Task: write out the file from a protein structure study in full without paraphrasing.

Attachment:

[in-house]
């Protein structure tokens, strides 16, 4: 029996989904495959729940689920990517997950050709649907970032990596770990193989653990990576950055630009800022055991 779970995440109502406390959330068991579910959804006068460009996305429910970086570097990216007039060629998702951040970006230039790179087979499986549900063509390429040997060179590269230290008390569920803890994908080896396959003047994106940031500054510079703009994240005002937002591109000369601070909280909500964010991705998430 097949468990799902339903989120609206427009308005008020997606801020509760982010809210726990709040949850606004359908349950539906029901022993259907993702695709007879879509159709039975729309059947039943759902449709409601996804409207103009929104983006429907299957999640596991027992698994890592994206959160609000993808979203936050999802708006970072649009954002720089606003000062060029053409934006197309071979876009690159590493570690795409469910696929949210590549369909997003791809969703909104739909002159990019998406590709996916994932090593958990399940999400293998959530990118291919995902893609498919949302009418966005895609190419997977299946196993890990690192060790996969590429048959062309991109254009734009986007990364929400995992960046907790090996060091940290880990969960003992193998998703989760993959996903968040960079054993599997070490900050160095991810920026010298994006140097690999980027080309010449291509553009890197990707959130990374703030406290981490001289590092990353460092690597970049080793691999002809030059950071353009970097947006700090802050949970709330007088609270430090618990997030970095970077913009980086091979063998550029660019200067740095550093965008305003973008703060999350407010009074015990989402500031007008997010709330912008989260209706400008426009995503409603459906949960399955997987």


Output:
[in-house]
């Protein structure tokens, strides 16, 4: 029996989904495959729940689920990517997950050709649907970032990596770990193989653990990576950055630009800022055991 779970995440109502406390959330068991579910959804006068460009996305429910970086570097990216007039060629998702951040970006230039790179087979499986549900063509390429040997060179590269230290008390569920803890994908080896396959003047994106940031500054510079703009994240005002937002591109000369601070909280909500964010991705998430 097949468990799902339903989120609206427009308005008020997606801020509760982010809210726990709040949850606004359908349950539906029901022993259907993702695709007879879509159709039975729309059947039943759902449709409601996804409207103009929104983006429907299957999640596991027992698994890592994206959160609000993808979203936050999802708006970072649009954002720089606003000062060029053409934006197309071979876009690159590493570690795409469910696929949210590549369909997003791809969703909104739909002159990019998406590709996916994932090593958990399940999400293998959530990118291919995902893609498919949302009418966005895609190419997977299946196993890990690192060790996969590429048959062309991109254009734009986007990364929400995992960046907790090996060091940290880990969960003992193998998703989760993959996903968040960079054993599997070490900050160095991810920026010298994006140097690999980027080309010449291509553009890197990707959130990374703030406290981490001289590092990353460092690597970049080793691999002809030059950071353009970097947006700090802050949970709330007088609270430090618990997030970095970077913009980086091979063998550029660019200067740095550093965008305003973008703060999350407010009074015990989402500031007008997010709330912008989260209706400008426009995503409603459906949960399955997987």